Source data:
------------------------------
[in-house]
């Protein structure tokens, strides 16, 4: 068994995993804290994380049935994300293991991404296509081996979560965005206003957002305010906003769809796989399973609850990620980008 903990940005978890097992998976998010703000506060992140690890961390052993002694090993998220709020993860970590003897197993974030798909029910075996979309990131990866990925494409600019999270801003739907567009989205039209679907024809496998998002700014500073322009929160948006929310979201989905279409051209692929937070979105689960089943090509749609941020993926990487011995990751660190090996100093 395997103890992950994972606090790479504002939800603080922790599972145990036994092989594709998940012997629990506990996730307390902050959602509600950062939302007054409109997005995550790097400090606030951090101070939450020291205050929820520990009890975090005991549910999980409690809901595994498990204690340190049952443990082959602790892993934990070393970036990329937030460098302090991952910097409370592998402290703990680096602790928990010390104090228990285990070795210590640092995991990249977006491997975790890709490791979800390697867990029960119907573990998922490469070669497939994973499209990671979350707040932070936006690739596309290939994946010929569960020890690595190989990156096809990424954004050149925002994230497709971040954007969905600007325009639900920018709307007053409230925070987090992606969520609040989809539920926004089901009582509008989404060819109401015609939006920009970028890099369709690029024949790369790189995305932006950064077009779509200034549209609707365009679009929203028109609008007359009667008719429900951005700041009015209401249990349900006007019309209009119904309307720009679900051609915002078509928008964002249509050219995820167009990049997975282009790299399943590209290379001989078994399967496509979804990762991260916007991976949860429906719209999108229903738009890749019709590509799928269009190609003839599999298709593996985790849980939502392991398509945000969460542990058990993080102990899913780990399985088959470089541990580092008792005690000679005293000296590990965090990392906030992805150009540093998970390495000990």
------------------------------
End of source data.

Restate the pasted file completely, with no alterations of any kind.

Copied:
[in-house]
């Protein structure tokens, strides 16, 4: 068994995993804290994380049935994300293991991404296509081996979560965005206003957002305010906003769809796989399973609850990620980008 903990940005978890097992998976998010703000506060992140690890961390052993002694090993998220709020993860970590003897197993974030798909029910075996979309990131990866990925494409600019999270801003739907567009989205039209679907024809496998998002700014500073322009929160948006929310979201989905279409051209692929937070979105689960089943090509749609941020993926990487011995990751660190090996100093 395997103890992950994972606090790479504002939800603080922790599972145990036994092989594709998940012997629990506990996730307390902050959602509600950062939302007054409109997005995550790097400090606030951090101070939450020291205050929820520990009890975090005991549910999980409690809901595994498990204690340190049952443990082959602790892993934990070393970036990329937030460098302090991952910097409370592998402290703990680096602790928990010390104090228990285990070795210590640092995991990249977006491997975790890709490791979800390697867990029960119907573990998922490469070669497939994973499209990671979350707040932070936006690739596309290939994946010929569960020890690595190989990156096809990424954004050149925002994230497709971040954007969905600007325009639900920018709307007053409230925070987090992606969520609040989809539920926004089901009582509008989404060819109401015609939006920009970028890099369709690029024949790369790189995305932006950064077009779509200034549209609707365009679009929203028109609008007359009667008719429900951005700041009015209401249990349900006007019309209009119904309307720009679900051609915002078509928008964002249509050219995820167009990049997975282009790299399943590209290379001989078994399967496509979804990762991260916007991976949860429906719209999108229903738009890749019709590509799928269009190609003839599999298709593996985790849980939502392991398509945000969460542990058990993080102990899913780990399985088959470089541990580092008792005690000679005293000296590990965090990392906030992805150009540093998970390495000990």